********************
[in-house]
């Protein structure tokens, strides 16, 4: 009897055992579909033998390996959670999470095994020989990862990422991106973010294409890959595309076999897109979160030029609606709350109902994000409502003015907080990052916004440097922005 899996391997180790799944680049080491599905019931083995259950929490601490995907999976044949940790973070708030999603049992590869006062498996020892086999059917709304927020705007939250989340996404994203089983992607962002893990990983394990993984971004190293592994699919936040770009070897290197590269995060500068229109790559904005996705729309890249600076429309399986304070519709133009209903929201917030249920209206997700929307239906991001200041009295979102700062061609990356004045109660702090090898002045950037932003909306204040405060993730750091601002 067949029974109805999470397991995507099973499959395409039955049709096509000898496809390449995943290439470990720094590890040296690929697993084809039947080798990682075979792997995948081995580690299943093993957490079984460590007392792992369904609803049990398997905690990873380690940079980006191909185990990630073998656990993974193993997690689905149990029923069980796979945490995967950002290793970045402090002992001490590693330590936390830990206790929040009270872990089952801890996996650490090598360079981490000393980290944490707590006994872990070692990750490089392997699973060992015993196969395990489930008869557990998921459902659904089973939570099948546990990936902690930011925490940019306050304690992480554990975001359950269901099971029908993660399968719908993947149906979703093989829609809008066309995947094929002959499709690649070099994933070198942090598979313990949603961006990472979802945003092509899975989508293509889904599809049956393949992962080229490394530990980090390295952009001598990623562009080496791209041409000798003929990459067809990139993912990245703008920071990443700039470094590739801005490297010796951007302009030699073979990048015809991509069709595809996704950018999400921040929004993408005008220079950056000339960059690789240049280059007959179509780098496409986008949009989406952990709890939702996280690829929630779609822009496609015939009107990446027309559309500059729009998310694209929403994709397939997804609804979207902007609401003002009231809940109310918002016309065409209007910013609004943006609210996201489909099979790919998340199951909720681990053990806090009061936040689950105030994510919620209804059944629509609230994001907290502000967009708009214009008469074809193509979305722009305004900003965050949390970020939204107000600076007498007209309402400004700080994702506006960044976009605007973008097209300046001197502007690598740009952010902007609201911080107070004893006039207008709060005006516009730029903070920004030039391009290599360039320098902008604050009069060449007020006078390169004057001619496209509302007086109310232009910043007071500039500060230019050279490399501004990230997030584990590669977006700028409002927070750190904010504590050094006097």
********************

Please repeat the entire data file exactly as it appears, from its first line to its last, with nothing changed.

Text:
[in-house]
């Protein structure tokens, strides 16, 4: 009897055992579909033998390996959670999470095994020989990862990422991106973010294409890959595309076999897109979160030029609606709350109902994000409502003015907080990052916004440097922005 899996391997180790799944680049080491599905019931083995259950929490601490995907999976044949940790973070708030999603049992590869006062498996020892086999059917709304927020705007939250989340996404994203089983992607962002893990990983394990993984971004190293592994699919936040770009070897290197590269995060500068229109790559904005996705729309890249600076429309399986304070519709133009209903929201917030249920209206997700929307239906991001200041009295979102700062061609990356004045109660702090090898002045950037932003909306204040405060993730750091601002 067949029974109805999470397991995507099973499959395409039955049709096509000898496809390449995943290439470990720094590890040296690929697993084809039947080798990682075979792997995948081995580690299943093993957490079984460590007392792992369904609803049990398997905690990873380690940079980006191909185990990630073998656990993974193993997690689905149990029923069980796979945490995967950002290793970045402090002992001490590693330590936390830990206790929040009270872990089952801890996996650490090598360079981490000393980290944490707590006994872990070692990750490089392997699973060992015993196969395990489930008869557990998921459902659904089973939570099948546990990936902690930011925490940019306050304690992480554990975001359950269901099971029908993660399968719908993947149906979703093989829609809008066309995947094929002959499709690649070099994933070198942090598979313990949603961006990472979802945003092509899975989508293509889904599809049956393949992962080229490394530990980090390295952009001598990623562009080496791209041409000798003929990459067809990139993912990245703008920071990443700039470094590739801005490297010796951007302009030699073979990048015809991509069709595809996704950018999400921040929004993408005008220079950056000339960059690789240049280059007959179509780098496409986008949009989406952990709890939702996280690829929630779609822009496609015939009107990446027309559309500059729009998310694209929403994709397939997804609804979207902007609401003002009231809940109310918002016309065409209007910013609004943006609210996201489909099979790919998340199951909720681990053990806090009061936040689950105030994510919620209804059944629509609230994001907290502000967009708009214009008469074809193509979305722009305004900003965050949390970020939204107000600076007498007209309402400004700080994702506006960044976009605007973008097209300046001197502007690598740009952010902007609201911080107070004893006039207008709060005006516009730029903070920004030039391009290599360039320098902008604050009069060449007020006078390169004057001619496209509302007086109310232009910043007071500039500060230019050279490399501004990230997030584990590669977006700028409002927070750190904010504590050094006097």